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Fashions Creatives in graphic design are just as prevalent as in the clothing industry

Trends come and go and then come again, taking advantage of technological advances to enhance, improve and delight advertisers and designers. The end game is the same – customer engagement

Back in 1921, Fred R. Barnard told Printers’ Ink that a picture tells a thousand words. He was right, and since that time, you rarely see an article published without a corresponding photograph or illustration. People respond to eye-catching images and are more likely to read an article, but does it matter if it is a photograph or an illustration? In real terms, photography has won the battle. Every cover of every fashion magazine shows a photograph, and inside, the war is waged between beautiful models, luxury handbags, expensive resorts, all touting the rich and famous lifestyle we all aspire to (ahem).

Photography is a skill that requires light, cameras, sets and models (or nature, just as capricious). The budget can be extortionate, which is why many editors, advertisers, and marketers are commissioning illustrations as an alternative. The advantages are far from limited to less financial investment. The illustration can tell a story in the way a photograph can’t. Infographics are a case in point. These are a graphic and visual representation of information, efficiently used by B2B companies, among others, to tell a story about their latest technology and the context around it. Combined with a few statistics, they are a powerful weapon in the marketer’s armoury. Illustrations are bound only by the imagination of the illustrator.

They are able to convey an abstract concept or idea and are not bound by the mundanities of reality. Different subjects have different uses. For example, you wouldn’t use an illustration if you needed an image of a serious business meeting. A photograph is well adapted to respond to this need. However, illustrations are generic where photographs are specific. A fantasy image not grounded in reality lends itself well to a graphic illustration where the reality does not even exist. Then again, if you are designing a website for a restaurant, some well-placed photos of the food can evoke mouth-watering levels of engagement in your potential clientele.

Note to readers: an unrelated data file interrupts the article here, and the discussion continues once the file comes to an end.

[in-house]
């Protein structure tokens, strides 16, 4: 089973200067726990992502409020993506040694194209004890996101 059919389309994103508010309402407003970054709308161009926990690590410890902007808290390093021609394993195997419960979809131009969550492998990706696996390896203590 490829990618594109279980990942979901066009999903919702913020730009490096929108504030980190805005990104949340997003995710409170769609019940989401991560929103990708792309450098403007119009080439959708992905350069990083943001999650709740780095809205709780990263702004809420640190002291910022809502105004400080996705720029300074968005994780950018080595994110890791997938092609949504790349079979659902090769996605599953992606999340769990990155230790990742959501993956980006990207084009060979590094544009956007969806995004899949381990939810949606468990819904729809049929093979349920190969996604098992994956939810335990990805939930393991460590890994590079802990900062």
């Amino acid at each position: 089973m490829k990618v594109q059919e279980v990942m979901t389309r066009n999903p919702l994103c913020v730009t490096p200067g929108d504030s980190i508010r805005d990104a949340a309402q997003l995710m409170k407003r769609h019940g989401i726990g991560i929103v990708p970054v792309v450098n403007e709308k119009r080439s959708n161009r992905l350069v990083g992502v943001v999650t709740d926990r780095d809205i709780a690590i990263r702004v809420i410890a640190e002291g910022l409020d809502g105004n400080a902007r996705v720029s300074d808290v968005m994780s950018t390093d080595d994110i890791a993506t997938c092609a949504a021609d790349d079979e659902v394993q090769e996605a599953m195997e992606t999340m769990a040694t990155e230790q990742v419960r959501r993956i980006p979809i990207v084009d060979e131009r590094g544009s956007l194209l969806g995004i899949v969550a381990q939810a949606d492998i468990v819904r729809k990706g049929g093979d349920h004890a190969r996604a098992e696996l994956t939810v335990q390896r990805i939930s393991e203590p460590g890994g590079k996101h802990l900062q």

If your design strategy calls for a retro image, illustration still carries the can. Nothing says the 1950s like a line drawn image in the style of Coby Whitmore, Jon Whitcomb or even Lorraine Fox. A photo cannot encapsulate this combined with the ideas and concepts of modern-day marketers.

The Democratisation of the Photograph 

Another reason why the age of photography is having to accommodate a rise in the use of illustration is the smartphone and the use of social media. The combination of these two means that everyone’s a photographer and everyone has a platform to publish on. The photograph has become so commonplace that we can take one at any time. Use is also an important factor in the decision between photography and illustration. A vectorised image lends itself well to being adapted to different sizes and formats.

Colliding Worlds 

With the technology that we have available, it was only a matter of time before someone brought the world of illustration to photography. Justin Maller’s work at the 54th Grammy Awards “illustrated” how the combination of both skills could bring extra power and impact to an otherwise static photo, creating an explosion of colour and emotion. The photo-illustration was born. Whatever your preference, you need a trusted supplier with full knowledge of the specialist graphic stationery, inks, formats, and boards to transform your ideas into client pitches. Then into advertisements, shopfront decals, billboards, hoardings, car wraps, wallpaper, etc. Colyer London has over 95 years of experience working with agencies to support their photographic or illustration visions come to life. We’ve seen trends come and go and perfected our art of service to match your creativity and drive.

Thuy Nguyen

Author Thuy Nguyen

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